Criminal Records

A criminal record is defined as an official document that records a person’s criminal history, including arrest records, warrant records, felony records, misdemeanor records, and sex offender registration information. The information is assembled and updated from local, county, and state jurisdictions, trial courts, courts of appeals as well as county and state correctional facilities. The standard for criminal record collection and storage varies from county to county. Still, the majority of Colorado criminal records are organized in online record depositories that are available to the public in the form of a Criminal Background Report.

Civil Records

A civil record is defined as the documents which keep, administrate, and maintain all records regarding a person’s most important life events. These records compile such documents as birth certificates, marriage records, divorce records, and death certificates. All the available records are gathered and stored in a permanent central registry state entity that is used to develop statistical analysis of its population, presenting it to the public in a report. The records are compiled from the information presented by the bureaus of statistics and vital records, civil court cases, and vital indexes.

Bankruptcy Information

Bankruptcy is a legal status of a person or other entity that cannot repay the debts it owes to creditors. In most jurisdictions, bankruptcy is imposed by court order, often initiated by the debtor. While bankruptcy cases are always filed in United States Bankruptcy Court, an adjunct to the United States District Courts, bankruptcy cases, particularly with respect to the validity of claims and exemptions, are often dependent upon State law. The United States Code signed six types of bankruptcy under the Bankruptcy Code. The most common types of personal bankruptcy for individuals are addressed in Chapter 7 and Chapter 13, which compromise straight bankruptcy and Wage Earner Bankruptcy.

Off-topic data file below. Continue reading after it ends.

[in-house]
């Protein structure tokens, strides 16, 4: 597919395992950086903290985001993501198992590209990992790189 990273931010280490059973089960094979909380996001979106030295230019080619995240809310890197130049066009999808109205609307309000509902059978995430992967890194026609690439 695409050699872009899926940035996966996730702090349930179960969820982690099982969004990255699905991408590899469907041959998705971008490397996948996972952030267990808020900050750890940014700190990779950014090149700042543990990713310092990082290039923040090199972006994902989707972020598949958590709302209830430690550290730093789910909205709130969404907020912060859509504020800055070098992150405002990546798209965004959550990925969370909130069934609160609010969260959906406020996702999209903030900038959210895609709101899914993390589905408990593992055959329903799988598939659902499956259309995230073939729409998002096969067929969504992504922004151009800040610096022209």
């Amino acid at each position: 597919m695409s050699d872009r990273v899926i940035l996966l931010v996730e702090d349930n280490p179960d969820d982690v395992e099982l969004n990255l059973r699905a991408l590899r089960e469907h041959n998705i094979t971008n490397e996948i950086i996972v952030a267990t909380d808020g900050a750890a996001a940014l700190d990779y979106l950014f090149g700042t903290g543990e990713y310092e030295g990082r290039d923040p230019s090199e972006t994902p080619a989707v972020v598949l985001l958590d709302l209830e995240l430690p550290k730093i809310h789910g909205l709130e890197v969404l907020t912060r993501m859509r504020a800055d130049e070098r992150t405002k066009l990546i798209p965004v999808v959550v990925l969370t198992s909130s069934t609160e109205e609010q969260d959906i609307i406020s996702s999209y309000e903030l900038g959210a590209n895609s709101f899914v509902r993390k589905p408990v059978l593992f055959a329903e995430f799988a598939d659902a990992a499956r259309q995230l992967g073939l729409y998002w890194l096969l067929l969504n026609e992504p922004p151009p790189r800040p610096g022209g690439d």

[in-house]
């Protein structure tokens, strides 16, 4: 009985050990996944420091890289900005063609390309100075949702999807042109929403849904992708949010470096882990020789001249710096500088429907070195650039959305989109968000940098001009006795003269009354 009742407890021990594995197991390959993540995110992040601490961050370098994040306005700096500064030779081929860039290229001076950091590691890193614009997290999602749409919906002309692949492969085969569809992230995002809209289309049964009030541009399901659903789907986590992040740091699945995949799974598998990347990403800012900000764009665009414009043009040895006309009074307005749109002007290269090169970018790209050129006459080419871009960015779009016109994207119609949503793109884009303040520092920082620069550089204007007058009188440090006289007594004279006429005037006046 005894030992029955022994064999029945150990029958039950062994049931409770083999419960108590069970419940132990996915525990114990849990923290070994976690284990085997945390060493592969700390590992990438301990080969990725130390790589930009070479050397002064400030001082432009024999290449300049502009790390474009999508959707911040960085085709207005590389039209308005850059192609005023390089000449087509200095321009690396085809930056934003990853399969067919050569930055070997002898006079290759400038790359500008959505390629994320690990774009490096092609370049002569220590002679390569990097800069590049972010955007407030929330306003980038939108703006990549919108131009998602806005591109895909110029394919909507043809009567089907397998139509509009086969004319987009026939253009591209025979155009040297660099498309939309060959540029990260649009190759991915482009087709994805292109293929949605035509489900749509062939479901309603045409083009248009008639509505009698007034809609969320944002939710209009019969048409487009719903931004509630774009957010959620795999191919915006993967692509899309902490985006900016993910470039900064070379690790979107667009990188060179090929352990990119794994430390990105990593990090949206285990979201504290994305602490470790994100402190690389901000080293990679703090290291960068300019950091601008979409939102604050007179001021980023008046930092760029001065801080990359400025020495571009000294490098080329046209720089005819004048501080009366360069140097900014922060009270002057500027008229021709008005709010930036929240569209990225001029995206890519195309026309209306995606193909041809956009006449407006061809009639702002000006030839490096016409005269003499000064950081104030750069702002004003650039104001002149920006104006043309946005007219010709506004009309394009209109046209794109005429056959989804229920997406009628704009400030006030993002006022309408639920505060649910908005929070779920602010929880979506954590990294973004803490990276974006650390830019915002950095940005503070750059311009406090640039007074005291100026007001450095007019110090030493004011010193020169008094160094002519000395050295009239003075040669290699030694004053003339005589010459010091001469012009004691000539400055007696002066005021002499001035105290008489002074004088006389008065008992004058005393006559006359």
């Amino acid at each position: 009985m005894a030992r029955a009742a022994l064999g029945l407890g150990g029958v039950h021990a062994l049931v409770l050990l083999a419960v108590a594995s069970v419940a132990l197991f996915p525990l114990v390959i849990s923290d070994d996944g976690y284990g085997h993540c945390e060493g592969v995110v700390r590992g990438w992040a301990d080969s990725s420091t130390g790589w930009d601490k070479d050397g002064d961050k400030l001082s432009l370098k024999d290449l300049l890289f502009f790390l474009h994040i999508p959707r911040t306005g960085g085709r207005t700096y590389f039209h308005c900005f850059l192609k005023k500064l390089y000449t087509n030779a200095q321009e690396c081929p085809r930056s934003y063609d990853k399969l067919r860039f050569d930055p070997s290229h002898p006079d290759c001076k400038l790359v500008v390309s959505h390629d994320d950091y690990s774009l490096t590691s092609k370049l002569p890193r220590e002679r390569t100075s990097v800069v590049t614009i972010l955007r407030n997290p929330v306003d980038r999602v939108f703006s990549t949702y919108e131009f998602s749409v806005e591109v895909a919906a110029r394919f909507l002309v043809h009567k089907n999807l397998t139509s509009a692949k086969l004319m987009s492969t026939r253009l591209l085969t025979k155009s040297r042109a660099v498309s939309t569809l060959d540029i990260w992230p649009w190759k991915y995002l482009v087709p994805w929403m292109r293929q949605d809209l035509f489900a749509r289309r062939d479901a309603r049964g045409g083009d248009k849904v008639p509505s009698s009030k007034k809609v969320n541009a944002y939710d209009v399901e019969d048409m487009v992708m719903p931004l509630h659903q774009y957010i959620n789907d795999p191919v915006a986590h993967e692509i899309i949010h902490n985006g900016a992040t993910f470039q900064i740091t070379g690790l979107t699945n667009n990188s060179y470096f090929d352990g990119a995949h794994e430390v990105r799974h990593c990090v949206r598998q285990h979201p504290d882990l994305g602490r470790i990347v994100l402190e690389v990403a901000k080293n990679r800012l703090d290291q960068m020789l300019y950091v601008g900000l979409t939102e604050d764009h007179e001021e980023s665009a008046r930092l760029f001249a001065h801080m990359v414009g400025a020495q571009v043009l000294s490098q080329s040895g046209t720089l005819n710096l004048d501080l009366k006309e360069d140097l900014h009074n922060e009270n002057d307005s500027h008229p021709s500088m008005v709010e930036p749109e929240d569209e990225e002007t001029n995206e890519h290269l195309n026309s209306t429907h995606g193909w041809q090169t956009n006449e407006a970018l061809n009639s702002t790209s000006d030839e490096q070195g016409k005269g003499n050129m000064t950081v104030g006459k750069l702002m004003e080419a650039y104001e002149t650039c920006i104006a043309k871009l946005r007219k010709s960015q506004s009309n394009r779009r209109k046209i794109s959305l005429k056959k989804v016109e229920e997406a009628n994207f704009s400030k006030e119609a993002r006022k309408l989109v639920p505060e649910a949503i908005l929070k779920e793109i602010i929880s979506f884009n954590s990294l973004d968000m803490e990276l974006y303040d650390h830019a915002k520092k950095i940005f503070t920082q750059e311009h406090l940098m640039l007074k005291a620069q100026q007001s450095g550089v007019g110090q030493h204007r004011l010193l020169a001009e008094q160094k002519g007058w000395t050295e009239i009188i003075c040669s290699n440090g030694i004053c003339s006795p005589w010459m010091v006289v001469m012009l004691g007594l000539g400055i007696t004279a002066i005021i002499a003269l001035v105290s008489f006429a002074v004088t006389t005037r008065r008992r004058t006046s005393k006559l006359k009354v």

Why are Background Checks Available to the Public?

In late 1969, the Colorado State Legislature passed a law named the Colorado Public Records Act. This law is for the last changes in 1977, offering criminal justice agencies a bit of latitude in determining which records are subject to disclosure. However, records of official action stay open to the public, Colorado FOIA Laws. Every person throughout the state can request access to all public records through the assigned specialized offices within its determined terms. The availability of the records extends to vital records, court records, criminal records, and bankruptcy information, as these cases are governed by the Colorado District Courts.

What Does Background Check Access Mean to the Public?

The law is similar to the Colorado Sunshine Law, which legislates record custodians must open access to official documents, records of public events, government activities, and the use of public resources at the state level.